Last Friday was the final day in the SURE programme here at Leicester, culminating in a day of presentations from all students involved. For the last six weeks I’ve been constructing different kinds of neural networks and seeing how classical and quantum mechanical models compare as a consistent model for associative memory. The idea is that if you prime someone with a certain thought or memory, this influences how they recall other memories immediately afterwards. If I say computer to you, for example, then apple, you might think Mac, but fruit and then apple might cause you to think orange. Classical models, it seems, cannot fully account for this kind of biased pattern sequencing observed in cognitive studies. That isn’t to say that there’s quantum mechanics occurring on a cellular level, but just that the maths might offer a better framework!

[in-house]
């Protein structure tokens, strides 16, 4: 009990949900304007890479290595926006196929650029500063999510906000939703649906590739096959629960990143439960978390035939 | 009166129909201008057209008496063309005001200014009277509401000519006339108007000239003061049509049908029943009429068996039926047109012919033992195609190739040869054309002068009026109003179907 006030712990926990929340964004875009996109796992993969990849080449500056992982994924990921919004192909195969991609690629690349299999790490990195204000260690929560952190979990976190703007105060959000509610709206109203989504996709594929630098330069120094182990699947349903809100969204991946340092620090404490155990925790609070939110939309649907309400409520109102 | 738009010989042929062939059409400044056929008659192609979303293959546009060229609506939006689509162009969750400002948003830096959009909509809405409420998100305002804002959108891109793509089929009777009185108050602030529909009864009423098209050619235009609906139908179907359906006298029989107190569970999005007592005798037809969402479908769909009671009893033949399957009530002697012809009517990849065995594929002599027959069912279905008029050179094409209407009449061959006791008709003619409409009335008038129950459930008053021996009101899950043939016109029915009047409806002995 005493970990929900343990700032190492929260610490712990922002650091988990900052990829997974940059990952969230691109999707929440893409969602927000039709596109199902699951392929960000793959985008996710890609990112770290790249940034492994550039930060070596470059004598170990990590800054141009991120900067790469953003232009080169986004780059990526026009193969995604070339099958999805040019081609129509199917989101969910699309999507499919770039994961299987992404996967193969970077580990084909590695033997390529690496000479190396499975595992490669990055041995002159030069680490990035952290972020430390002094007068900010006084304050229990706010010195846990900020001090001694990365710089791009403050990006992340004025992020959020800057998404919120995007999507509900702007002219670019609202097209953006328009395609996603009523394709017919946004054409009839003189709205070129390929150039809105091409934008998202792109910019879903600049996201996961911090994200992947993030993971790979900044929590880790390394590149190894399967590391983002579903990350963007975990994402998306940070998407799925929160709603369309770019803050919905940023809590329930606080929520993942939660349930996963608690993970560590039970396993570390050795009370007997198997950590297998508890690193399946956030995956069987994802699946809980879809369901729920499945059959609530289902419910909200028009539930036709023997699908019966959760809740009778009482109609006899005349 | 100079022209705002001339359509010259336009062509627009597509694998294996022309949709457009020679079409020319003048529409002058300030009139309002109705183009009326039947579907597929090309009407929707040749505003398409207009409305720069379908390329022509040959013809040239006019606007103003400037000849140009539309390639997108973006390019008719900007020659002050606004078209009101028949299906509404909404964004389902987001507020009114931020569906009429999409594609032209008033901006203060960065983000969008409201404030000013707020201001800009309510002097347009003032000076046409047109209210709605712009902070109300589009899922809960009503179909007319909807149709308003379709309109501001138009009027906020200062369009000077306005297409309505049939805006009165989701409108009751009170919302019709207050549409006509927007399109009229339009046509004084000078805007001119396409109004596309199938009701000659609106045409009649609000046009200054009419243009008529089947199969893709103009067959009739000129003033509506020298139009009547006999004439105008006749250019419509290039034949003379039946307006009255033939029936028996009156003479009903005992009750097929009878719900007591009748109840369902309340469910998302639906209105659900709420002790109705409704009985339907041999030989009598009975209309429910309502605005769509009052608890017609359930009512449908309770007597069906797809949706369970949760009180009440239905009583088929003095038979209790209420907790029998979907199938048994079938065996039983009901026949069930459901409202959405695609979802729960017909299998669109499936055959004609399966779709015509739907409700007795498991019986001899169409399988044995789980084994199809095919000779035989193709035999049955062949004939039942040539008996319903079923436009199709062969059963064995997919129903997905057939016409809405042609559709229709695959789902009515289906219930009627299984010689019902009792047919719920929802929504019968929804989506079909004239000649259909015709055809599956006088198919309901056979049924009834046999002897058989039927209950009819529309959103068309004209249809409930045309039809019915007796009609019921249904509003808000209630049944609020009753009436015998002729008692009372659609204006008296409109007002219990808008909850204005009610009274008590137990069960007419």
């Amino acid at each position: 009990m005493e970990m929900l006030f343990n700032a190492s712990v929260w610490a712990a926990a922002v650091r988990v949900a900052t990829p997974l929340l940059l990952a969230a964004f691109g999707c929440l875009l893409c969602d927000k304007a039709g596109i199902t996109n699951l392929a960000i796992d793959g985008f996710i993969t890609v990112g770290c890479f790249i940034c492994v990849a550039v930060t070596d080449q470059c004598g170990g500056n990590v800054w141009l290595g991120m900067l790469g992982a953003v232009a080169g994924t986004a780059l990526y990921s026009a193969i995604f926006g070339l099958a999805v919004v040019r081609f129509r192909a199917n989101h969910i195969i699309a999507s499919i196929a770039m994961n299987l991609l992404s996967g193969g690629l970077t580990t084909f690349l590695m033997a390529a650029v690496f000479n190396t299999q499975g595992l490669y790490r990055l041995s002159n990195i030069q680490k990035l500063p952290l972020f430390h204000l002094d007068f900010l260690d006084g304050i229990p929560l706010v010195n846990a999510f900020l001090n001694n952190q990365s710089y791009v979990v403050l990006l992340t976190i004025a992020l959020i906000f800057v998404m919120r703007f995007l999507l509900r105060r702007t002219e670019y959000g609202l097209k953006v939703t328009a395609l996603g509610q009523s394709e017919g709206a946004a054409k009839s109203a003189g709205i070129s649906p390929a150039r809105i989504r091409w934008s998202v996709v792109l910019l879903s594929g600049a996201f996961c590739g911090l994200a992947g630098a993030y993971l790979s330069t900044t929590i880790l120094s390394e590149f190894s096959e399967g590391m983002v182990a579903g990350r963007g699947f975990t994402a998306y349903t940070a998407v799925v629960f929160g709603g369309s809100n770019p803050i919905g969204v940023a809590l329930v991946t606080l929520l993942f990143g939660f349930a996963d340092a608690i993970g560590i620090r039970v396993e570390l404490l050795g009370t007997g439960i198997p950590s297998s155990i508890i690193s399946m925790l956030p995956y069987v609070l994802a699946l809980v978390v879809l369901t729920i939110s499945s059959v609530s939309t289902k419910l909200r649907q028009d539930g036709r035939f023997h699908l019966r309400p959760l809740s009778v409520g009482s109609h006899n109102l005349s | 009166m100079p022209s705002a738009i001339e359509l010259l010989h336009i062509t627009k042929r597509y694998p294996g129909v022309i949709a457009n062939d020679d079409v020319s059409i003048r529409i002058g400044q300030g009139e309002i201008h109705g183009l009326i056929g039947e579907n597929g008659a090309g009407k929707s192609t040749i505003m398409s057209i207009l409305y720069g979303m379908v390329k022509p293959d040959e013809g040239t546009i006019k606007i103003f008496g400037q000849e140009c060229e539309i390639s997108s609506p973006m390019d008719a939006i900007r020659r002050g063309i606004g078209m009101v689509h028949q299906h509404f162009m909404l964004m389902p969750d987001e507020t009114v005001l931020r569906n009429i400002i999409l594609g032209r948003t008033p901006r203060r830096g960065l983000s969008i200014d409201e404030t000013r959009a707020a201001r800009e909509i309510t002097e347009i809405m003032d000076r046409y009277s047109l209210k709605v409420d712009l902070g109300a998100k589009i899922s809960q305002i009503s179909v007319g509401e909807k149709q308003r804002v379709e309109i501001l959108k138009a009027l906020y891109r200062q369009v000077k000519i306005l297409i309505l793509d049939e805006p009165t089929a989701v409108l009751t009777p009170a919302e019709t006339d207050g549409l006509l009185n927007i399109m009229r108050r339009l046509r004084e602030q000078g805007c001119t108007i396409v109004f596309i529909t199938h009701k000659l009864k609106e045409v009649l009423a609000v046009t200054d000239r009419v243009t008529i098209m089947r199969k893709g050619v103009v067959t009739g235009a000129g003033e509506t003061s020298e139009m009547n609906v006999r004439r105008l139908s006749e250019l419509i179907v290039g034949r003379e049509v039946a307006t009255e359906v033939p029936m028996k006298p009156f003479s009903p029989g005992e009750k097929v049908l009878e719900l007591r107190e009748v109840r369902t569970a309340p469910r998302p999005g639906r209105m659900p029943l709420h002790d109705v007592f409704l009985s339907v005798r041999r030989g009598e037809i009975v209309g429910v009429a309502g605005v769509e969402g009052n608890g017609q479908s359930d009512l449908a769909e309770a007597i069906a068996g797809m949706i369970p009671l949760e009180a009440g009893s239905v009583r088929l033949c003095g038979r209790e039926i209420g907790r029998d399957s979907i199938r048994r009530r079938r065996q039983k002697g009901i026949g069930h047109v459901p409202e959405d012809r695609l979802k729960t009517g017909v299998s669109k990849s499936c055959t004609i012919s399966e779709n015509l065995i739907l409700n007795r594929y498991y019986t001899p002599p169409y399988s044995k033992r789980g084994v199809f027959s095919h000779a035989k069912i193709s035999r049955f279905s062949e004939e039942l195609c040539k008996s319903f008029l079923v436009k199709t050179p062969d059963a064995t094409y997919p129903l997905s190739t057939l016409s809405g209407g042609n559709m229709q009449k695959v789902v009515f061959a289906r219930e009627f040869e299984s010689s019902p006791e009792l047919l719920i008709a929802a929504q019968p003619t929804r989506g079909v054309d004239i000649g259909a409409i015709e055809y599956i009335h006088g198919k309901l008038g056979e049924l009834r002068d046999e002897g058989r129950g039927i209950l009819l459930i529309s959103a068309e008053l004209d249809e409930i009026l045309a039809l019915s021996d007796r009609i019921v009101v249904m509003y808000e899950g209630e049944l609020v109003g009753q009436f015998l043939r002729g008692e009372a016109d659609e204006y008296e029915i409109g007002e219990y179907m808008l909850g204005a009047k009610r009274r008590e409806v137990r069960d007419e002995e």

Other projects ranged from techniques in stabilising nanoparticles and programming components of telescopes, to classifying meteorites and studying evidence of galaxy migration. It was great to meet students from across the UK (and beyond!) all interested in pursuing a future in research. It was interesting too, being in an environment where there were no weekly problem sets, lab sessions or workshops, just you and a problem to investigate. If research is something you think you might be interested in, an internship is a great way to get an idea of what pursuing that could look like. Usually you start applying from around January onwards, most commonly after finishing the penultimate year of your degree (I wrote a bit more about that here). I’ll be posting about the ones I’ve found over the last three years as they come out again, but for now, I think it might be time for a brief holiday before term starts.